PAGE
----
Race for the Finish!Personal effects and clothing- last but not least, always wear good shorts you have ridden in before and don’t forget a liberal amount of chamois cream. Yes it’s a funny subject but, do you really want to be walking like John Wayne for the following week? Long endurance events blitz our immune systems and we need to do everything we can to keep ourselves in one piece. On that note if you are lucky enough to be wrecking yourself in the sun, don’t forget sunblock. You already risk, feeling like you’ve aged 50 years on Monday, so you don’t want to look like it too!
I have tried to include all the things I think about in my preparation for events such as Granfondos and sportives. If there’s anything I haven’t covered or clarified, I will quite happily answer any questions via my blog. Whilst I have enjoyed top level competition, it’s some of these mass participation events which will stick in my mind forever. They are fantastic personal challenges which can be tailored to your level of fitness, so be brave and get an entry in now!


Winter Training in Murcia

Regrouping near Portman

Regrouping near Portman

Club car ready to bring up the rear

Club car ready to bring up the rear

Have you ever thought about warm weather training?

I have just spent 4 months near Cartagena, in the Murcia region of Spain. Whilst this area doesn’t have big mountains it does have a nice mixture of hills and flat areas. The roads are fairly quiet and usually the climate is warm with very little rain. Sadly not quite the case this year, however whilst my fellow cyclists back home were slogging out the miles in freezing temperatures, I was bowling along in at least 15/16 degrees at it’s worst.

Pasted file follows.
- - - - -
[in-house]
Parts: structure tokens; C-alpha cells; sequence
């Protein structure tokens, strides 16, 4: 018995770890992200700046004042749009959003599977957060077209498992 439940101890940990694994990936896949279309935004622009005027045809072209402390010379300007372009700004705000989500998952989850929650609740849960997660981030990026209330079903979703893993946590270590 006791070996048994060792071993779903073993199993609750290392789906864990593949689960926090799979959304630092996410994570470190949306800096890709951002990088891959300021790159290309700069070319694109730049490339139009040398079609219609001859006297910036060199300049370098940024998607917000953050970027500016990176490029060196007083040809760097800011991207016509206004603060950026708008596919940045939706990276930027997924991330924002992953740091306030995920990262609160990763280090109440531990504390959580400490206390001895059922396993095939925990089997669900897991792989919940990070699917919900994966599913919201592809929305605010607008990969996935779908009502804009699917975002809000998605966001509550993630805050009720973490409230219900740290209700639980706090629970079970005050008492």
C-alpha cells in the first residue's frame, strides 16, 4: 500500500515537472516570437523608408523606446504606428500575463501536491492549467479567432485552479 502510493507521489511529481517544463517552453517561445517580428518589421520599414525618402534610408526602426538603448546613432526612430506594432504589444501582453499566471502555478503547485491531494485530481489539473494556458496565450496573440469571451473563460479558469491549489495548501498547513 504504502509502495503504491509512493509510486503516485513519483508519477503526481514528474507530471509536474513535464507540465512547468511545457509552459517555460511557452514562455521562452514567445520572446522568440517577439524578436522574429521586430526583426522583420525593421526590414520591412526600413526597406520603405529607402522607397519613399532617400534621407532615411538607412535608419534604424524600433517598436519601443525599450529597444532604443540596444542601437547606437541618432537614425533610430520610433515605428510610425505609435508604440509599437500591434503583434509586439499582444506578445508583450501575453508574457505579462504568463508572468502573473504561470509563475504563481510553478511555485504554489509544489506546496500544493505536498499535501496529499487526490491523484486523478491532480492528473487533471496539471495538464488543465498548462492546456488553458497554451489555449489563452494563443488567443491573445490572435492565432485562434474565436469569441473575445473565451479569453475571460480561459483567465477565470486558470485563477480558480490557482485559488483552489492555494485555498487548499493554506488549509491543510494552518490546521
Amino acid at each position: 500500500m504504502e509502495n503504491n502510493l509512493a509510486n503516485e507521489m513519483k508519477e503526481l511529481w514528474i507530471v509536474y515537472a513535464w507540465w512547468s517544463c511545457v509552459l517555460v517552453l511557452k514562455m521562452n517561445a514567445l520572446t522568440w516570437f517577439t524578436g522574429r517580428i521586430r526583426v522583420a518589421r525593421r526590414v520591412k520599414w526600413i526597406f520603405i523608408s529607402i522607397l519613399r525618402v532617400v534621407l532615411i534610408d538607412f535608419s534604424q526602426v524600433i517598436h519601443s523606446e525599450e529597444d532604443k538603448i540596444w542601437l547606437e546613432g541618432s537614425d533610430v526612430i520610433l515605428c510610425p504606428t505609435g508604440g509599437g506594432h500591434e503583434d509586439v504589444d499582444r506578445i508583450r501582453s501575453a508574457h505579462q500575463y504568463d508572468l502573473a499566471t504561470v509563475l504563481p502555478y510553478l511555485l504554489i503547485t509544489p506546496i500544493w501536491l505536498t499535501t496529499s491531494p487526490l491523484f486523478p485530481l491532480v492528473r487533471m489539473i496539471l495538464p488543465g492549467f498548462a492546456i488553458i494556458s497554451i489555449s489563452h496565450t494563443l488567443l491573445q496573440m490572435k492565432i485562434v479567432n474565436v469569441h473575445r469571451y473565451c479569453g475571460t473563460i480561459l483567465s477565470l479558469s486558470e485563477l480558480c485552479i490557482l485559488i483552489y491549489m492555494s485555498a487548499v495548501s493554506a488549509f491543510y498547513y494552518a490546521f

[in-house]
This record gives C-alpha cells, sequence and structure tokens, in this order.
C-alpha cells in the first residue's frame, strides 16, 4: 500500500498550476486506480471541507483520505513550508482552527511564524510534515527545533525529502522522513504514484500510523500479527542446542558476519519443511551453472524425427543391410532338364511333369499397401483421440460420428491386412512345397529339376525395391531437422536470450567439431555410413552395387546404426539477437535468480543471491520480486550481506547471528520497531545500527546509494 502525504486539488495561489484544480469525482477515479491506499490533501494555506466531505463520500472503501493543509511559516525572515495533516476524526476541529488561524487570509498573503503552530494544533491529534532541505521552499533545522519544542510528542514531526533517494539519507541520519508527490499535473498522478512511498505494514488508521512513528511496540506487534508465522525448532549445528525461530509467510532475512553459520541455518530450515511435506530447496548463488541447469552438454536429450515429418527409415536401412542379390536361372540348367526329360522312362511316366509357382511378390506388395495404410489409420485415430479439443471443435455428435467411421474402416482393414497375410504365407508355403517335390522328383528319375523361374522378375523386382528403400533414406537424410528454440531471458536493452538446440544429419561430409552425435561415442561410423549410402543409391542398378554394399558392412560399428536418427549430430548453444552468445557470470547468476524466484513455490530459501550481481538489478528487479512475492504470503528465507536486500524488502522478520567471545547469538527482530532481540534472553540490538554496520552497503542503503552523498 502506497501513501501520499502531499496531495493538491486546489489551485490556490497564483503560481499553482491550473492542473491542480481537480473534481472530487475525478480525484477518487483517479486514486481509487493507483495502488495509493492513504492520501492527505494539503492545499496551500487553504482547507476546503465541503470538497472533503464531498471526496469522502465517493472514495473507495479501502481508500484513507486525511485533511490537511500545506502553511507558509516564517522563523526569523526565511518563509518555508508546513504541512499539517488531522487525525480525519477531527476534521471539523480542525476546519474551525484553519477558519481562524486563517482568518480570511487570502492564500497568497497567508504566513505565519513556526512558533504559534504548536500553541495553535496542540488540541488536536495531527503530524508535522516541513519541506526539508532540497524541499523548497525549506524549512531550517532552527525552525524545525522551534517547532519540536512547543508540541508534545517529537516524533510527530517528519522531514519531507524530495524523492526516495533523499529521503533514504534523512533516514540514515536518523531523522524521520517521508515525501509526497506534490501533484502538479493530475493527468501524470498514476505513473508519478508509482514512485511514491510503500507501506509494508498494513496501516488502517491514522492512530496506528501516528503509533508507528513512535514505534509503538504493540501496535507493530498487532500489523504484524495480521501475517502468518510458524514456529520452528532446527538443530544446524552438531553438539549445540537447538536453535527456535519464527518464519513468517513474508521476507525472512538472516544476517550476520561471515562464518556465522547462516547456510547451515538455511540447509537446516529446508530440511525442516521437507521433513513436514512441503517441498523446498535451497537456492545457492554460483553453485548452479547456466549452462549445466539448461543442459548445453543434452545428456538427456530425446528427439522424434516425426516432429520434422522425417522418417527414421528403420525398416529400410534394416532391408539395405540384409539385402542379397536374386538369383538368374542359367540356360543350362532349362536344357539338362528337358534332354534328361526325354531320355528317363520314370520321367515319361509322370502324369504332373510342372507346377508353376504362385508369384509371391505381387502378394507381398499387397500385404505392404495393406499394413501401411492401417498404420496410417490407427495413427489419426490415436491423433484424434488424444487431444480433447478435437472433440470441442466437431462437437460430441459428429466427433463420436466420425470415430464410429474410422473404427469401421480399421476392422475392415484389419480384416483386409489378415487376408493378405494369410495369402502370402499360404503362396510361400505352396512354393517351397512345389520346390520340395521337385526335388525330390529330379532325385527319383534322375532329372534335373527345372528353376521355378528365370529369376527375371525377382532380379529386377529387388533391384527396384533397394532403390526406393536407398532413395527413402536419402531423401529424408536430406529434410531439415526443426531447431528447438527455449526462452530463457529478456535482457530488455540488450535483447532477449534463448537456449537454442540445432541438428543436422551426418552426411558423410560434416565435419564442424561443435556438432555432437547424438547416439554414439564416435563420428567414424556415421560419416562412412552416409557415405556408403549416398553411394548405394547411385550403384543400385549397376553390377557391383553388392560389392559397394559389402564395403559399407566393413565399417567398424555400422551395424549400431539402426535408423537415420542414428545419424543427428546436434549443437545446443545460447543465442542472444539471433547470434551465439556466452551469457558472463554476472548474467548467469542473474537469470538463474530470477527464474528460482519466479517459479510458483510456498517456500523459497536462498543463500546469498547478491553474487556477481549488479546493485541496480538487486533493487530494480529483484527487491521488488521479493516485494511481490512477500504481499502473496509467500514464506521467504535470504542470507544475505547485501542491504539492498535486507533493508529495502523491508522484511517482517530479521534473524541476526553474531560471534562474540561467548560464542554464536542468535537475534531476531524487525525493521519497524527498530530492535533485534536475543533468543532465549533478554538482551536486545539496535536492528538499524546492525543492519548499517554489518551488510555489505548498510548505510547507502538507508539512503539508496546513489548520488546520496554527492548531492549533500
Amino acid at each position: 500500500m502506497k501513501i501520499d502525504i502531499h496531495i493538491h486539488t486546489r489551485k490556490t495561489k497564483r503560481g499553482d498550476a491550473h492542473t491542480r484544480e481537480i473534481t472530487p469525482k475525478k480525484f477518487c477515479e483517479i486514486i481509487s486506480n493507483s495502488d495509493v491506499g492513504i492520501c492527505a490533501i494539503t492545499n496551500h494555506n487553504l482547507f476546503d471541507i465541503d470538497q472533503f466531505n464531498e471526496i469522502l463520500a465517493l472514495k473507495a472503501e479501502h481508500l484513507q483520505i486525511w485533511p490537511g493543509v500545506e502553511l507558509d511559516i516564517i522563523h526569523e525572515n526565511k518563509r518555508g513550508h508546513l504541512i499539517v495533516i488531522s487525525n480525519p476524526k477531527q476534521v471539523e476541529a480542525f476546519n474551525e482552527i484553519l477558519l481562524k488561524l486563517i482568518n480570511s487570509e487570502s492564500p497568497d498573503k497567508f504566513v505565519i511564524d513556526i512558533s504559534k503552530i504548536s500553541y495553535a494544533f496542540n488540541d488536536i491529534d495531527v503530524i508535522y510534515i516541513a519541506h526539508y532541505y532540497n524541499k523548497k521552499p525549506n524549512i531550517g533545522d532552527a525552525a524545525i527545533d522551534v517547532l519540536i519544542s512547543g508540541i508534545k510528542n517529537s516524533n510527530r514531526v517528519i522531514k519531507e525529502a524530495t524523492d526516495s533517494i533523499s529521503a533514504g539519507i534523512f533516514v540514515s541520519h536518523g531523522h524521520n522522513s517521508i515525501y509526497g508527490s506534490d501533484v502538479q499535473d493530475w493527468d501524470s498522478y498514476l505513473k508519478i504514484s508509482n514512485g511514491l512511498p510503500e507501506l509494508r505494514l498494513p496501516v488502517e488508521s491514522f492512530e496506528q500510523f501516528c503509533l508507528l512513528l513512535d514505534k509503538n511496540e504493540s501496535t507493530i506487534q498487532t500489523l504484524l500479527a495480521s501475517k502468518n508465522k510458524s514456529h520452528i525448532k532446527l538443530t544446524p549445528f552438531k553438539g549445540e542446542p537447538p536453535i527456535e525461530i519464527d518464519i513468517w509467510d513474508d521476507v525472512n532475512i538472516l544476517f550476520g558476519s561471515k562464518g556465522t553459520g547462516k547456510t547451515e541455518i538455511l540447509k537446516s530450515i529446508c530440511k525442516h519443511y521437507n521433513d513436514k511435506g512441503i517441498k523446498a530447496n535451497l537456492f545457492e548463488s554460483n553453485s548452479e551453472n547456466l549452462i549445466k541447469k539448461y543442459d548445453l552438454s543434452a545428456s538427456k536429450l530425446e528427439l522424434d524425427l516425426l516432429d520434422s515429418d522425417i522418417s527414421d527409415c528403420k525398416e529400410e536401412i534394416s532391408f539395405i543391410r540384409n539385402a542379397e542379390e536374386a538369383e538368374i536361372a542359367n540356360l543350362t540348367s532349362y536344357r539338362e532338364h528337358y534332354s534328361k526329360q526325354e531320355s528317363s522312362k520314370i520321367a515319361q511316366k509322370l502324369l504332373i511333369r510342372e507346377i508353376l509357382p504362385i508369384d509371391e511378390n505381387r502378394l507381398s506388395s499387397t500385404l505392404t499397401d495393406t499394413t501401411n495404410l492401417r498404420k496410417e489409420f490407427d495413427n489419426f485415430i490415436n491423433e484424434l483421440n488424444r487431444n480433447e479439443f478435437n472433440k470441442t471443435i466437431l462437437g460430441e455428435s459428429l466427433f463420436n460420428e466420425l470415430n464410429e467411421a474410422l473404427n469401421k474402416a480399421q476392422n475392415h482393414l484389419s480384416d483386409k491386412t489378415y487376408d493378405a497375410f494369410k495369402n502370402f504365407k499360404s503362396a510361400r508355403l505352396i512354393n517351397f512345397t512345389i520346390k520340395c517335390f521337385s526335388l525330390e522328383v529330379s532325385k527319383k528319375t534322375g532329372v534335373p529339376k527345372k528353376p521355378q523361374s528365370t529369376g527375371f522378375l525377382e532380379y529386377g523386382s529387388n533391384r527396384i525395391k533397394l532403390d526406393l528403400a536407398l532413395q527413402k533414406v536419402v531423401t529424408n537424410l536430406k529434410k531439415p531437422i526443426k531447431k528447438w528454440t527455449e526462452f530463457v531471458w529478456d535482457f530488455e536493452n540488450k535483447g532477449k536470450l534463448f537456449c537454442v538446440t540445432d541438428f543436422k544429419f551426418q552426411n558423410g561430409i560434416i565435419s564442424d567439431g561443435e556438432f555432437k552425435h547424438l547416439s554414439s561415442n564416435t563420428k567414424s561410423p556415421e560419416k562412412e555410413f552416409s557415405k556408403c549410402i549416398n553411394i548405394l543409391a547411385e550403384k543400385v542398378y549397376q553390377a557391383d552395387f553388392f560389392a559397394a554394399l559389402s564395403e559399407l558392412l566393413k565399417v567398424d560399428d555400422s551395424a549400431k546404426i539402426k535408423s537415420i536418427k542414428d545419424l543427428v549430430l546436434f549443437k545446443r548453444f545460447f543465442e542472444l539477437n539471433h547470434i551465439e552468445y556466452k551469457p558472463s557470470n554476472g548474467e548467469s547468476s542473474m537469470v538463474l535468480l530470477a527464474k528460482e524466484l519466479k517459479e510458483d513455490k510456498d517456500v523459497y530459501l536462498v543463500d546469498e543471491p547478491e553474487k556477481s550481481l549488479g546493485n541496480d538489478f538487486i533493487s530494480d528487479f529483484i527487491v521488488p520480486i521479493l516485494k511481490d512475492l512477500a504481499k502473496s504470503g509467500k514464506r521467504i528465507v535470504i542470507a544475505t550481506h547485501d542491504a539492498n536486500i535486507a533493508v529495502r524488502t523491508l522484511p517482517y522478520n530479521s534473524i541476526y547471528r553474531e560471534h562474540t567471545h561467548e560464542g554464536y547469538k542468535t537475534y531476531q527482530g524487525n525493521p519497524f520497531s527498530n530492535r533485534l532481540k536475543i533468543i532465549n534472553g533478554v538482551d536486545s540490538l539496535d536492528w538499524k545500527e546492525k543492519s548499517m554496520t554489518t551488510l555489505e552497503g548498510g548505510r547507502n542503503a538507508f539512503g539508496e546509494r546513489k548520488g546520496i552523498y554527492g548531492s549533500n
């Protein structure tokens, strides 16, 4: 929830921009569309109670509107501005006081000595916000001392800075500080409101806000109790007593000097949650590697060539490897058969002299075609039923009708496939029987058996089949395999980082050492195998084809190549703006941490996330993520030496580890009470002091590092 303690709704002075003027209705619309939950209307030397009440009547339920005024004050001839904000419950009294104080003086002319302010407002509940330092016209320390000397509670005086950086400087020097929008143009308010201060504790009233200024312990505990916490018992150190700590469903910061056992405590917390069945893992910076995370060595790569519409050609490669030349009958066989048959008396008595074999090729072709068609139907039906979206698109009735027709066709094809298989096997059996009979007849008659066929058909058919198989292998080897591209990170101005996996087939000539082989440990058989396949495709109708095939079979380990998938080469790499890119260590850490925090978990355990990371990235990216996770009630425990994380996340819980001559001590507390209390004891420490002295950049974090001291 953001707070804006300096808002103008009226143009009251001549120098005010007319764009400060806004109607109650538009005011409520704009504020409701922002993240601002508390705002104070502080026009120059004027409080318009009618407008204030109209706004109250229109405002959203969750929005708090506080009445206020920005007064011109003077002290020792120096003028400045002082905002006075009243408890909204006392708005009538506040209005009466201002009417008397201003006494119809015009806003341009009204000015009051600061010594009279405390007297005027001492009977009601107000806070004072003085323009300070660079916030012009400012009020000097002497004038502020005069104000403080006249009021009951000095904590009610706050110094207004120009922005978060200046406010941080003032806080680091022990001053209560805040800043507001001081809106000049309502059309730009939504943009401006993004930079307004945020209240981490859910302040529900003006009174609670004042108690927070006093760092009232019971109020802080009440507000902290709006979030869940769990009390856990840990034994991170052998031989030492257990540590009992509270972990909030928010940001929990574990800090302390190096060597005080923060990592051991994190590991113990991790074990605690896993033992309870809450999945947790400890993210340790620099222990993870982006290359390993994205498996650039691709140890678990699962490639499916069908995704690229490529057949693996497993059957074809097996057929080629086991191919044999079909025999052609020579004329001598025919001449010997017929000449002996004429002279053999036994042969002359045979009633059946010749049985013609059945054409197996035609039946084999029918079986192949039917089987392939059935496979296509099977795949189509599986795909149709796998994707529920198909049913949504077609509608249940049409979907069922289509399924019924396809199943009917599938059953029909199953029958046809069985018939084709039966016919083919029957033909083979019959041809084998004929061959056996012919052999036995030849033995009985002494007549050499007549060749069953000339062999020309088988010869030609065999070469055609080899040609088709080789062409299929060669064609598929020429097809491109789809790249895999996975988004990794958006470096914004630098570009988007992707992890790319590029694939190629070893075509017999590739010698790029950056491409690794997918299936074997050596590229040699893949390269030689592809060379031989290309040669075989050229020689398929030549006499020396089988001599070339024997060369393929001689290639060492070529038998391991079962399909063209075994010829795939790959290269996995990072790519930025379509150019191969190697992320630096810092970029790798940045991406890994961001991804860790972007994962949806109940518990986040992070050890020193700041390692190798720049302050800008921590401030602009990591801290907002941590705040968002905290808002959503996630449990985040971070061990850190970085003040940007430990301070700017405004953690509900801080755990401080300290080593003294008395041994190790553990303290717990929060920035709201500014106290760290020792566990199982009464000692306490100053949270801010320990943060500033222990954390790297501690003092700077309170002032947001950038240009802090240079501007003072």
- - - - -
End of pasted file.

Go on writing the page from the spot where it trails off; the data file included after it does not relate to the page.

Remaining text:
The area is very accessible via the AP7 motorway or alternatively flights arrive regularly to San Javier (Murcia) airport from the UK. Car hire is generally cheap along with accommodation and campsites.

I was fortunate enough to meet up with a member of Club Cicliista Cartagena, who introduced me to the club. In retrospect, unless you have fixed ideas already about what you want to do, this is a great way to find out about the best local routes and meet other riders. It’s not unusual for Cartagena to have in excess of 60 riders out for it’s Saturday morning session.

Stunning local scenery

Stunning local scenery

Spanish clubs are very different from those at home. Most rides are supported by a club car providing mechanical support and to assist with rider safety. For me the most bizarre thing which makes me smile even now, is having music blaring out from the club car whist riding along. The memory of one particularly loud rider, singing along with the Macarena will stick with me forever. He soon shut up later as we stepped on the gas towards the latter part of the ride. Can you imagine that happening at home? We’d be banned!

9.00 start at the Stadium

9.00 start at the Stadium


Post Christmas ride meal

Post Christmas ride meal.

I will miss the whole thing dearly, the post ride tapas and general enthusiasm for all things cycling. They couldn’t help me enough and I am sure they would be the same for any foreign rider. Finding links for granfondos, racing, sorting medical certificates and even helping make contact with groups of faster riders. Nothing is too much trouble.  All they do ask for is a valid BCF membership/license to show evidence of insurance in the event of an accident. As for equipment, I would recommend fairly robust tyres. After several punctures I swopped over to a pair of Vittoria Paves. Murcia is a large vegetable growing area and there are significant amounts of small stones and dried mud on the road.

All rides seen to have a bit of ‘unofficial racing’ thrown in just to liven things up a bit. I have to say I loved that bit and would always take things easy the day before so I could give it my best. No point doing otherwise, is there? Don’t let that put you off as the riders tended to regroup at specific points along the way.

IMG_2149From what I understand the Cartagena club isn’t exceptional. Many clubs in Spain are similar. It’s a great way of experiencing foreign cycling and you could even brush up on a bit of Spanish. I have to admit mine isn’t great at this stage, but I have learnt 2 important words, derecha (right) and izquierda (left)! Adios amigos!